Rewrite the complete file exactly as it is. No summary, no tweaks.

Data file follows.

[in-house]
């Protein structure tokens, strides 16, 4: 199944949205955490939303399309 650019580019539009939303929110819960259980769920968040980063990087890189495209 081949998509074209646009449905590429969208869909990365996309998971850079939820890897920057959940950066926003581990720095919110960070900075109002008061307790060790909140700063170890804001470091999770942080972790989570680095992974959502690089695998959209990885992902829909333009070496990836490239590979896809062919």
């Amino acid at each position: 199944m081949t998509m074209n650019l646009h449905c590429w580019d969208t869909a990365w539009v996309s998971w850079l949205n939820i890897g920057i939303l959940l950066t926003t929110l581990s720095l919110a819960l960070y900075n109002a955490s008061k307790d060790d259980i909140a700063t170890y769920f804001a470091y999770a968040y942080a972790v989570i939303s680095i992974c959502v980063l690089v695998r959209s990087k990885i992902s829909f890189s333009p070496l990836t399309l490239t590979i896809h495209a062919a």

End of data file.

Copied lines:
[in-house]
């Protein structure tokens, strides 16, 4: 199944949205955490939303399309 650019580019539009939303929110819960259980769920968040980063990087890189495209 081949998509074209646009449905590429969208869909990365996309998971850079939820890897920057959940950066926003581990720095919110960070900075109002008061307790060790909140700063170890804001470091999770942080972790989570680095992974959502690089695998959209990885992902829909333009070496990836490239590979896809062919």
């Amino acid at each position: 199944m081949t998509m074209n650019l646009h449905c590429w580019d969208t869909a990365w539009v996309s998971w850079l949205n939820i890897g920057i939303l959940l950066t926003t929110l581990s720095l919110a819960l960070y900075n109002a955490s008061k307790d060790d259980i909140a700063t170890y769920f804001a470091y999770a968040y942080a972790v989570i939303s680095i992974c959502v980063l690089v695998r959209s990087k990885i992902s829909f890189s333009p070496l990836t399309l490239t590979i896809h495209a062919a």